Pandemic empties pet shelters as families add new four-legged members
The makeshift corner office and kitchen classroom has many quarantined families taking a fresh look at the space they call home and finding it’s the perfect time to add a little something warm and fuzzy.
An uptick in pet adoption requests since March coupled with a limited supply of animals brought on by the novel coronavirus pandemic has emptied shelters and filled homes and hearts with pets.
In case you haven’t heard, pets can make your family healthier. Dogs for instance love to play and are known to move their owners toward a more active lifestyle.
The American Heart Association says dog owners are 54% more likely to get the recommended amount of exercise than non-dog owners. Further, those exposed to pet fur and dander have been shown to have stronger immune systems, which could lead to a decrease in blood-pressure and cholesterol levels.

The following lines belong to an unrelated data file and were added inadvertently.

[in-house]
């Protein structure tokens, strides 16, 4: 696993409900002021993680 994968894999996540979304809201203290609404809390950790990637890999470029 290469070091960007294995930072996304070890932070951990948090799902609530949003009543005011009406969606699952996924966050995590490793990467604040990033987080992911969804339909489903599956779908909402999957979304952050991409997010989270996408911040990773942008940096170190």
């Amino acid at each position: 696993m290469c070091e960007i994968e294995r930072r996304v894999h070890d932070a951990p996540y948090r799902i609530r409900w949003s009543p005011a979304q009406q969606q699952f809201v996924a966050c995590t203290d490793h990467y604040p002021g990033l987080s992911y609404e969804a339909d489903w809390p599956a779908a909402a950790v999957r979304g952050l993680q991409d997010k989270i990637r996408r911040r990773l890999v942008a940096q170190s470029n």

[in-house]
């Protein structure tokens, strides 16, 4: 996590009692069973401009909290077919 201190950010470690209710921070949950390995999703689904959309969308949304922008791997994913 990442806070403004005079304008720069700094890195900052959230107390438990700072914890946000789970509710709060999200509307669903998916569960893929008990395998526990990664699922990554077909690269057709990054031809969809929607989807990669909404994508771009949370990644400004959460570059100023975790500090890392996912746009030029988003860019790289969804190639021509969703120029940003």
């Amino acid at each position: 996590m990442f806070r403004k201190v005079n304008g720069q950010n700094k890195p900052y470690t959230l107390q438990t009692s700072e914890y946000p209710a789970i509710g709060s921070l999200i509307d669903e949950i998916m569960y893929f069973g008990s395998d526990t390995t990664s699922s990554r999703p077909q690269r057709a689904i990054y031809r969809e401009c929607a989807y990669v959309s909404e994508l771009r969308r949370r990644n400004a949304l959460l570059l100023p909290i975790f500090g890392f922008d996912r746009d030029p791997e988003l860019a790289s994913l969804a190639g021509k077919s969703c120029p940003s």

And if that isn’t enough, pets can also reduce stress, anxiety, depression and the sense of loneliness that many have recently experienced from isolation.
While these are compelling reasons to adopt a pet, training a puppy or acclimating an older dog is a time-consuming, hands-on commitment that typically doesn’t work for every busy family or fast-paced household.
Then came the pandemic.
Work from home and school from home meant more people at home with time to care for a new addition to the family. Add warm weather and quarantine fatigue to the mix and walking a dog becomes an attractive way to get up and out.
Families turned to shelters in unprecedented numbers and soon Fido became the loyal co-worker, recess buddy, and warm shoulder to cry on.
The Sterling Animal Shelter ran out of pets to adopt in March and today, hundreds of people are on its waiting list, while availability remains low.
“It coincided with our shutdown when everything started to get crazy with COVID in March,” Kendel Burdeaux said. “A lot of our pets come from Puerto Rico and unfortunately with the transportation problems and the crazy heat this summer, it’s been too hot to transport. There was a two-month lull where we had nearly no dogs coming in.”
Yet, the demand for adoptions rapidly increased as did the waiting list.